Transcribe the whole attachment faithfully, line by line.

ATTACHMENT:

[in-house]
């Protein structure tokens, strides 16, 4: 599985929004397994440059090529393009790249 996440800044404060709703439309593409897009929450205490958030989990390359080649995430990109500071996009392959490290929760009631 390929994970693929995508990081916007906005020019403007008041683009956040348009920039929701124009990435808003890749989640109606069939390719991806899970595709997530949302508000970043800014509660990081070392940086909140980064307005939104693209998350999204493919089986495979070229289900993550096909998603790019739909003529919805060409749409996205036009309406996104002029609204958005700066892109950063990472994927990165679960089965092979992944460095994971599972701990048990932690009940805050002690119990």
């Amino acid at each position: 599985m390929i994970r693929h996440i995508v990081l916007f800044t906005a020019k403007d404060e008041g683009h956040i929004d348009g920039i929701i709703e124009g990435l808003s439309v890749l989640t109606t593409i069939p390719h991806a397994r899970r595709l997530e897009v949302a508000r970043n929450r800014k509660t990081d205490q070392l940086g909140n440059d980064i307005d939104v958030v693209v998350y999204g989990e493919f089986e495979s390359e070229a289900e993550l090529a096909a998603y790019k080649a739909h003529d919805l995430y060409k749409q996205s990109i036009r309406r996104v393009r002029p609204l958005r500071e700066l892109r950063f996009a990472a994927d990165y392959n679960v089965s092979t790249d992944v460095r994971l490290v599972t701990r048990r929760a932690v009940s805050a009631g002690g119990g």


[in-house]
């Protein structure tokens, strides 16, 4: 599985929004397994440059090529393009790249 996440800044404060709703439309593409897009929450205490958030989990390359080649995430990109500071996009392959490290929760009631 390929994970693929995508990081916007906005020019403007008041683009956040348009920039929701124009990435808003890749989640109606069939390719991806899970595709997530949302508000970043800014509660990081070392940086909140980064307005939104693209998350999204493919089986495979070229289900993550096909998603790019739909003529919805060409749409996205036009309406996104002029609204958005700066892109950063990472994927990165679960089965092979992944460095994971599972701990048990932690009940805050002690119990």
């Amino acid at each position: 599985m390929i994970r693929h996440i995508v990081l916007f800044t906005a020019k403007d404060e008041g683009h956040i929004d348009g920039i929701i709703e124009g990435l808003s439309v890749l989640t109606t593409i069939p390719h991806a397994r899970r595709l997530e897009v949302a508000r970043n929450r800014k509660t990081d205490q070392l940086g909140n440059d980064i307005d939104v958030v693209v998350y999204g989990e493919f089986e495979s390359e070229a289900e993550l090529a096909a998603y790019k080649a739909h003529d919805l995430y060409k749409q996205s990109i036009r309406r996104v393009r002029p609204l958005r500071e700066l892109r950063f996009a990472a994927d990165y392959n679960v089965s092979t790249d992944v460095r994971l490290v599972t701990r048990r929760a932690v009940s805050a009631g002690g119990g």